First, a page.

The “recess moms,” a group of parents who pushed for recess requirements in Florida schools, say playtime is at risk.
A series of bills intended to reduce regulations on school districts includes revisiting requirements in place since 2017.
Angie Gallo lobbied seven years ago for the Legislature to put requirements in place for at least 20 minutes of unstructured free play time each day — equaling 100 minutes a week — during the school day from kindergarten through fifth grade. Gallo now serves as an Orange County School Board member, and will testify in favor of keeping recess in state law.
“I just want to remind them of the work we did in 2017, and the reason the bill was implemented,” Gallo said.
The Florida Senate Education Pre-K-12 Committee on Wednesday will consider a bill (SPB 7004) that would strip the requirement that play be unstructured, and would eliminate a requirement for minutes of free time to be consecutive.
Marucci Guzmán, the Executive Director of Latino Leadership and a part of the effort to get requirements in the first place, fears some teachers will elect for five-minute brain breaks in class.
“That 20 minutes was based on research from the (Centers for Disease Control and Prevention), the National Education Association, the Florida PTA, the American Academy of Pediatrics, all the people who are smarter than us,” Guzmán said. “It all showed this is what’s good for our kids.”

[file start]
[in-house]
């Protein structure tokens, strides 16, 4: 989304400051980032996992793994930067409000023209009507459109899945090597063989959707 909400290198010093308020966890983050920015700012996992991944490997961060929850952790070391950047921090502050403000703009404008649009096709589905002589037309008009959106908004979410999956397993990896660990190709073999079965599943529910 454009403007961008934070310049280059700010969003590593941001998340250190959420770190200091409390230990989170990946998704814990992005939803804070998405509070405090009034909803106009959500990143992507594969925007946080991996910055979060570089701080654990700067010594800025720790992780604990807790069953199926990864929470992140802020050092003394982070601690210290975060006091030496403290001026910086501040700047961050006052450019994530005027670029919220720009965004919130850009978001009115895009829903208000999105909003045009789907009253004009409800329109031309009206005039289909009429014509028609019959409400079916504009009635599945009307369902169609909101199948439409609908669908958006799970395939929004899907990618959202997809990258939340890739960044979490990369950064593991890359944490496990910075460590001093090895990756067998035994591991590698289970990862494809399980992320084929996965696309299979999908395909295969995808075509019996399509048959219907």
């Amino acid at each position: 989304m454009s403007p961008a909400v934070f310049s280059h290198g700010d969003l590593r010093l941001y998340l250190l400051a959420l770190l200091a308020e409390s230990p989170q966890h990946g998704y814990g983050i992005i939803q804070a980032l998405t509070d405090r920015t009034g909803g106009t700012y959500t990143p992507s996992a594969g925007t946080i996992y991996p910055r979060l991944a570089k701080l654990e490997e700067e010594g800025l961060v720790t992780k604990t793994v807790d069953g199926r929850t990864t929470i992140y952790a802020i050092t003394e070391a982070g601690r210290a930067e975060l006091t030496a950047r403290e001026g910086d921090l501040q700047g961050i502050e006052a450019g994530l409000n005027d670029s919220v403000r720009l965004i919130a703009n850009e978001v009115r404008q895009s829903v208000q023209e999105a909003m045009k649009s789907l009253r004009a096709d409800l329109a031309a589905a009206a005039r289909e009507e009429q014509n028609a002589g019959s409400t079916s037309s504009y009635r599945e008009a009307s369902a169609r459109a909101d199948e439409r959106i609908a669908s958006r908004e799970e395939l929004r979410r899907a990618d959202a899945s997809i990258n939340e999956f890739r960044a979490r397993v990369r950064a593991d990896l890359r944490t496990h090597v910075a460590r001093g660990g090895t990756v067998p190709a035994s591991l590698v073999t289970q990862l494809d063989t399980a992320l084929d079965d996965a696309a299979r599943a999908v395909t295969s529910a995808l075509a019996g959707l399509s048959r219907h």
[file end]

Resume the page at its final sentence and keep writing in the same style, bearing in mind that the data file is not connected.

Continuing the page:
She said what kids learn in school isn’t all from pen-and-paper learning. The soft skills learned from interacting with kids, including interacting with one another on the playground, can shape their success in life.
Gallo said Orange County school districts will keep recess in place even if the state requirement disappears. But it’s likely not every school district will put a local requirement in place.
The fact that the language is appearing at all signals somebody is seeking the change. Gallo said she agrees generally with the idea of loosening state control of education policies and allowing local School Boards more power.
“But I was an original recess mom,” she said. “I want to make sure legislators know why it was this requirement was put in place. I’m sure districts want some flexibility, but what got us together in the first place was that we couldn’t get individual districts to do the right thing.”